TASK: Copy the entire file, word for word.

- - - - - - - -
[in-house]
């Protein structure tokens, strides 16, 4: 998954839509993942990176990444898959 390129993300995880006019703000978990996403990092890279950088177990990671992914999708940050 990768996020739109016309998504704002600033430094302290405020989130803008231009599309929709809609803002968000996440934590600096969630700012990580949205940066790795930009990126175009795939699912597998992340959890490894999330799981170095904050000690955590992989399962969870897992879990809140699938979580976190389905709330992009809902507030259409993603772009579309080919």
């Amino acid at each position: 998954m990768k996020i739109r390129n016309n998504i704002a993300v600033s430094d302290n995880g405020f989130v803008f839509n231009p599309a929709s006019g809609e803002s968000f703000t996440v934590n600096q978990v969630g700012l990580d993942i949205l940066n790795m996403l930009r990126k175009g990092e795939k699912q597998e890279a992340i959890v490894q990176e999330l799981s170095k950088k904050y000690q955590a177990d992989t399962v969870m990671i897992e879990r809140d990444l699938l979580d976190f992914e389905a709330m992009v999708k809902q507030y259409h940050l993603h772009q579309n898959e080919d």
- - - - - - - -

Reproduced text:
[in-house]
């Protein structure tokens, strides 16, 4: 998954839509993942990176990444898959 390129993300995880006019703000978990996403990092890279950088177990990671992914999708940050 990768996020739109016309998504704002600033430094302290405020989130803008231009599309929709809609803002968000996440934590600096969630700012990580949205940066790795930009990126175009795939699912597998992340959890490894999330799981170095904050000690955590992989399962969870897992879990809140699938979580976190389905709330992009809902507030259409993603772009579309080919």
């Amino acid at each position: 998954m990768k996020i739109r390129n016309n998504i704002a993300v600033s430094d302290n995880g405020f989130v803008f839509n231009p599309a929709s006019g809609e803002s968000f703000t996440v934590n600096q978990v969630g700012l990580d993942i949205l940066n790795m996403l930009r990126k175009g990092e795939k699912q597998e890279a992340i959890v490894q990176e999330l799981s170095k950088k904050y000690q955590a177990d992989t399962v969870m990671i897992e879990r809140d990444l699938l979580d976190f992914e389905a709330m992009v999708k809902q507030y259409h940050l993603h772009q579309n898959e080919d």